Sometimes we make good, informed decisions. At other times they turn out not-so-good, irrational or downright bad. But can we leave the right decision to chance, especially when it often is irrevocable? After all, success does depend on consistently making high-quality decisions!
Choosing and implementing the best course of action from various alternatives is not rocket science. In fact, all of us possess the latent capacity to make quality choices even in the face of uncertainty. What we need is some disciplined thinking to tap this capacity to take the right decision this time and every time!
Here are some pointers on the same:
Define problem:Outline what you have to decide and why. As J. Edward Russo says in his book, ‘Winning Decisions', “Frames have enormous power. The way people frame a problem greatly influences the solution they will ultimately choose. And the frames that people or organisations routinely use for their problems control how they will react to almost everything they encounter.”
Breaking it down into logical parts will also go a long way in simplifying the issue. Moreover, once you make all the little decisions, the big decision will essentially be made!
Establish objectives:Clearly state the goal and expected outcome of what you are trying to accomplish. Classify the requirements that your solution should meet and place them in the order of importance so that you can focus on what is most critical. Here, while you do need to cover all issues, do keep in mind that having too many variables will only complicate the problem and make it quite unmanageable. It is better to keep things simple right from the start.
Dwell on the urgency, importance and time available for arriving at a decision. Also, decide other attributes like - who will be involved in the decision-making, what are the rules of thumb to be followed, what process (decision table, tree, chart, business case) will be used.
Collect data:Methodically gather all the facts and research for information that you need to make a decision. Clearly understand the underlying causes, possibilities, probabilities and spot impediments like time constraints, emotions, personal interests or stress and work on avoiding them.
Also, be on the look out for any biases as a selective perception can make you unintentionally screen out important information. As a consultant observes, “We tend to be willing to gather facts that support certain conclusions but disregard other facts that support different conclusions!”
Develop alternatives:Never make the mistake of accepting the first feasible option. Keep brainstorming (in a group or individually) to develop creative alternatives till you cover everything that matters. J. Edward Russo further elaborates, “The more options you generate, the greater your chance of finding an excellent one . . . You should only stop generating more options when the cost and delay of further search are likely to exceed the benefit.” Then, explore and evaluate the options vis-à-vis the objectives by listing the advantages, disadvantages, effects and implications of each. Judge the relative and comparative values to slowly eliminate the unfavourable options till you considerably narrow down the list to a promising few that will work. Here, you can even consult experienced people to seek advice or new insight that will help you to make the final choice.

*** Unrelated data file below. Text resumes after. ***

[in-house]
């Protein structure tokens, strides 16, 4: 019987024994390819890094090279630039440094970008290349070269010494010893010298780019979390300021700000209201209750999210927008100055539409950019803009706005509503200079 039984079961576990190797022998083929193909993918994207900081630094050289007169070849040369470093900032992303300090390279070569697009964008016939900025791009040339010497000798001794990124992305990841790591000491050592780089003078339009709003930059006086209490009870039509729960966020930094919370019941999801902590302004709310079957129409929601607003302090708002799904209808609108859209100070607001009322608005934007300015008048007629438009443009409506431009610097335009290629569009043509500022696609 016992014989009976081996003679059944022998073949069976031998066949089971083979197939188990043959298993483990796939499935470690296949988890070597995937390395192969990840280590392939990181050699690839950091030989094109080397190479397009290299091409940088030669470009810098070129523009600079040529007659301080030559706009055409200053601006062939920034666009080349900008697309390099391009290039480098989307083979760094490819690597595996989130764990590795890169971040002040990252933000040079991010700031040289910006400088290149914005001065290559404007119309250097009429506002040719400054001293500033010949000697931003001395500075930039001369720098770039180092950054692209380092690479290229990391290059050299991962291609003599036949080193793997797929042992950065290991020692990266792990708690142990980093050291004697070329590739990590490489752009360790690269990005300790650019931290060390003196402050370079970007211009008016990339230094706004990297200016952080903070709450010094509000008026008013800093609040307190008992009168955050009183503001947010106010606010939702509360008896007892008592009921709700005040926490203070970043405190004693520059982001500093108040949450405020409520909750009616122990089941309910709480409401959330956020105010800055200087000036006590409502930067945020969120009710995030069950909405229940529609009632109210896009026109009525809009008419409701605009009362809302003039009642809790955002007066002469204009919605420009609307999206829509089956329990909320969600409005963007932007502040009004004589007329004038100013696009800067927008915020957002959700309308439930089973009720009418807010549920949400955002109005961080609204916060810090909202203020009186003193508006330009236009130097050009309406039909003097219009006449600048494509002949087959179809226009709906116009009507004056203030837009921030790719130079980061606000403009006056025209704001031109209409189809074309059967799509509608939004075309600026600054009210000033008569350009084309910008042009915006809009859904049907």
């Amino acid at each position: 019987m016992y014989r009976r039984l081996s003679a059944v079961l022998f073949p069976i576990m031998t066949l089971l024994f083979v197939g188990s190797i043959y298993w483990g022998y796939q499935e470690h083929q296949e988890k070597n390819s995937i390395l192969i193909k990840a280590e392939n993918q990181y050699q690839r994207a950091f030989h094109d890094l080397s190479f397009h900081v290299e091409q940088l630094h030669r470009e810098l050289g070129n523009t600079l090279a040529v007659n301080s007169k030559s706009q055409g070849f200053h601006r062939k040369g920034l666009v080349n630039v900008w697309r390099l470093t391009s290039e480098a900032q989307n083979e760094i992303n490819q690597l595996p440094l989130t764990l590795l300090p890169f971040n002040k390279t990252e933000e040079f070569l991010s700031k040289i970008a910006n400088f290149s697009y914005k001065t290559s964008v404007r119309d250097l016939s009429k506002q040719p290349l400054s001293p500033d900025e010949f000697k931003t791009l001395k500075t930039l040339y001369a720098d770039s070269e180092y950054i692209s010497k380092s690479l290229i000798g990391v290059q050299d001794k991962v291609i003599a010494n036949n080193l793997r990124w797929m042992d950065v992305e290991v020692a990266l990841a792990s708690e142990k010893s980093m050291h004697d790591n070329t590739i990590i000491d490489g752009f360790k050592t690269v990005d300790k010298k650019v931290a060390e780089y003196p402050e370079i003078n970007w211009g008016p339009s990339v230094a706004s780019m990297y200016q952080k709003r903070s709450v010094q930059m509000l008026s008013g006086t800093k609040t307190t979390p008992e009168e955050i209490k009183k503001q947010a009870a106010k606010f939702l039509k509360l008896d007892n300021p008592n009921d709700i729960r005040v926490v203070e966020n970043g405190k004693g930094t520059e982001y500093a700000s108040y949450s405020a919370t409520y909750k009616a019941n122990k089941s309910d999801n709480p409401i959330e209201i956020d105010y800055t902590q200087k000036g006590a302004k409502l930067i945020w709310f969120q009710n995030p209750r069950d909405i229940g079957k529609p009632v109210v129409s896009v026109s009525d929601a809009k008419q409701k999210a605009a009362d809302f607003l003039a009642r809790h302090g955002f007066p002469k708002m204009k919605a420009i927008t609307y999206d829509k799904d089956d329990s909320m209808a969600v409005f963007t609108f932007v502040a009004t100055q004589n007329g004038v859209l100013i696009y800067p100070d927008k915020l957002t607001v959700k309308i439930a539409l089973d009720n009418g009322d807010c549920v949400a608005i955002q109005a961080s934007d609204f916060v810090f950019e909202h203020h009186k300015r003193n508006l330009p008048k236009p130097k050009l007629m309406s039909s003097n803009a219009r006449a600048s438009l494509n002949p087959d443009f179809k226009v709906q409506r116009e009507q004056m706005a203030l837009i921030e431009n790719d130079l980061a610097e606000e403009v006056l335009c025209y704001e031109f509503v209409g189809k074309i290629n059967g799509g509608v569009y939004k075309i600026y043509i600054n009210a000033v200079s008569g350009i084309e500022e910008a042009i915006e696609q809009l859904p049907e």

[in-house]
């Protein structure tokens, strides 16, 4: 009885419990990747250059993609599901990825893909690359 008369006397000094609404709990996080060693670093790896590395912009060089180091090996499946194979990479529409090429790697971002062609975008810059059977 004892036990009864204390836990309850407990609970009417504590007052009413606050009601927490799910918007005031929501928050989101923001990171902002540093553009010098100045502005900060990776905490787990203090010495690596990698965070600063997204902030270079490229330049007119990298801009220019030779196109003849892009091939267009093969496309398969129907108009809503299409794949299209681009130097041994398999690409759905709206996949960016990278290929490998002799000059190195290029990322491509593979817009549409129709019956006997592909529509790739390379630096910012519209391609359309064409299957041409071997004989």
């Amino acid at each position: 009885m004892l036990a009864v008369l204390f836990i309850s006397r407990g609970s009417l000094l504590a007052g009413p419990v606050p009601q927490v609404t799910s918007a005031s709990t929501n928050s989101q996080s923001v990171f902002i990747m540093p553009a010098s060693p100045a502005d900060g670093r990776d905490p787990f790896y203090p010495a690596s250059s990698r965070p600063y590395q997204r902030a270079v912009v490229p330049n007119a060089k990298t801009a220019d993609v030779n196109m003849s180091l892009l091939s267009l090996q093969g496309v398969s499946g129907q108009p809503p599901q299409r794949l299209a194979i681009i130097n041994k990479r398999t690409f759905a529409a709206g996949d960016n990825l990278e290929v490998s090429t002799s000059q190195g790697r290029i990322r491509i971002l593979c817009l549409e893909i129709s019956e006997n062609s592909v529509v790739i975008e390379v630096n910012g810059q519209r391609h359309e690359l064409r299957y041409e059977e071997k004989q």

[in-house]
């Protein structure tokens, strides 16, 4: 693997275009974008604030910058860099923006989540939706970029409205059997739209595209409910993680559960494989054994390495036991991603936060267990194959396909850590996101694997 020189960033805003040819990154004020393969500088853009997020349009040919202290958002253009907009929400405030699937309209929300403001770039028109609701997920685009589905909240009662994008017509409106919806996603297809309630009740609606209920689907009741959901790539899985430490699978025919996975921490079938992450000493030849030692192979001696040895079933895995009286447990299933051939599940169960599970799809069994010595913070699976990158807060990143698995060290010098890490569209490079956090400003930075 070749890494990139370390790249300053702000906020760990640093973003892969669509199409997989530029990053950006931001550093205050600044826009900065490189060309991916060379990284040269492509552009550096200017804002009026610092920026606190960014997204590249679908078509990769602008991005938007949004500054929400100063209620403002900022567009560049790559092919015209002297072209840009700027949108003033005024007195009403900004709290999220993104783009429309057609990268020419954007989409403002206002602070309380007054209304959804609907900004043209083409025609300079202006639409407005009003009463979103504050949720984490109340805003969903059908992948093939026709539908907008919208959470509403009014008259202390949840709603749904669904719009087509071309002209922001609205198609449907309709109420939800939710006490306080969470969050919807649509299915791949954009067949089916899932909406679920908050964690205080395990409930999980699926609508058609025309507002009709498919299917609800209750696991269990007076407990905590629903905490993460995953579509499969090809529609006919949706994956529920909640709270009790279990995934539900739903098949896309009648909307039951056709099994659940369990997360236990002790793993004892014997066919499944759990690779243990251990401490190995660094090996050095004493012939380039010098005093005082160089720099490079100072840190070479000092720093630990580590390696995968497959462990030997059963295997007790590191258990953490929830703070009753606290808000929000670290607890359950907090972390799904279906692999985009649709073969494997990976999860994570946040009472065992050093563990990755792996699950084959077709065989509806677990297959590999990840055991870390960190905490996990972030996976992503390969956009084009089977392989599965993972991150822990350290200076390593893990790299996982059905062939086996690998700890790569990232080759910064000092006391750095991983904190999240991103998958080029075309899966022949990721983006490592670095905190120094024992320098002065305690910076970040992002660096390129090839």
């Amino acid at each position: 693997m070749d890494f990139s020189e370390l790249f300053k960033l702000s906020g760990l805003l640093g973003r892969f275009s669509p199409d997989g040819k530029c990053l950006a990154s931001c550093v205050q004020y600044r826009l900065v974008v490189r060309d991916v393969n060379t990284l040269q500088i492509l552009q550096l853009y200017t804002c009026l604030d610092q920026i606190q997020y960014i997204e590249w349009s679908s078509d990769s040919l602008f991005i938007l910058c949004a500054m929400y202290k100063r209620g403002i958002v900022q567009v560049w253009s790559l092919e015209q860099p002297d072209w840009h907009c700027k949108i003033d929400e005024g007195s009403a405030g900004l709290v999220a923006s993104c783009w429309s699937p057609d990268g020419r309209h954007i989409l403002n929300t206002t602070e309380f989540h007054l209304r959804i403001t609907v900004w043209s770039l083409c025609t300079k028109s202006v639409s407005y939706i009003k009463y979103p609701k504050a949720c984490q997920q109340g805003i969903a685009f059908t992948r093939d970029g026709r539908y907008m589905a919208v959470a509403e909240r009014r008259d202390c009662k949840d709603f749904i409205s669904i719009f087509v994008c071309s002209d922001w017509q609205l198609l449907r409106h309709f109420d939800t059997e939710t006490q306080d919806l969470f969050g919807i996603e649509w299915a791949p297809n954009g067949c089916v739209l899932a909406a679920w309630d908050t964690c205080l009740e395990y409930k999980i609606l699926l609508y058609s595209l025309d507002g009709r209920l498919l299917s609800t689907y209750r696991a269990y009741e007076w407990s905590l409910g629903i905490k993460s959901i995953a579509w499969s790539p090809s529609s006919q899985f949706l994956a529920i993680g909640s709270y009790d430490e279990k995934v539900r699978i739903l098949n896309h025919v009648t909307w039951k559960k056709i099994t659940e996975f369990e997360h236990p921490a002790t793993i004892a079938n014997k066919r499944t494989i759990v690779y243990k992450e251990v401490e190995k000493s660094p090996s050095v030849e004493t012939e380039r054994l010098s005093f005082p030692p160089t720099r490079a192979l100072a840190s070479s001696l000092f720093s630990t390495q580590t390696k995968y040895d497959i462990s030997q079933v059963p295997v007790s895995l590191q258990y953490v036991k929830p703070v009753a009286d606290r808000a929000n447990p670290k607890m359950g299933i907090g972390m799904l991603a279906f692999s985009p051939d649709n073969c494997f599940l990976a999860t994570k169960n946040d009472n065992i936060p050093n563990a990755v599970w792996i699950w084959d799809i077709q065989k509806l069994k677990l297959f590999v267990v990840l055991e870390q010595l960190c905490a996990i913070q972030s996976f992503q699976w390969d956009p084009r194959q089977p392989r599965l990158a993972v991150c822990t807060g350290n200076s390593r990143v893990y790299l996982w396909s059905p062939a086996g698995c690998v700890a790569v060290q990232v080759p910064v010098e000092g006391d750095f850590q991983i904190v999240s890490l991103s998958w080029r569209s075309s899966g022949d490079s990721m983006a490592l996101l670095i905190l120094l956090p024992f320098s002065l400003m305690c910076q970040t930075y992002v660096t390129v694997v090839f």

Tentative decision:Once you have settled on the best alternative, visualise the end result by running through the possible consequences. Dwell on the good things it will lead to, but don't forget to focus on what can go wrong either. Also, evaluating the key assumptions you are operating on, will further increase your chances of success. And, don't forget to examine whether the decision meets your needs, preferences, values and other essential attributes.
Action time:Once you have finalised the decision, it is time to implement it. Commit the required resources, time and money for putting the decision into action. Explain it to those involved and affected, and follow up to ensure proper and effective implementation. And no matter how it turns out, you should always take personal responsibility for the decision and own the outcome.
Finally, reflect on the decision-making to evaluate what was right and what was wrong. Try to learn from the mistakes and avoid them in the future.
To sum up, such a proactive and structured approach will definitely lead to intelligent decisions that not only are easier to implement but will also produce the best results!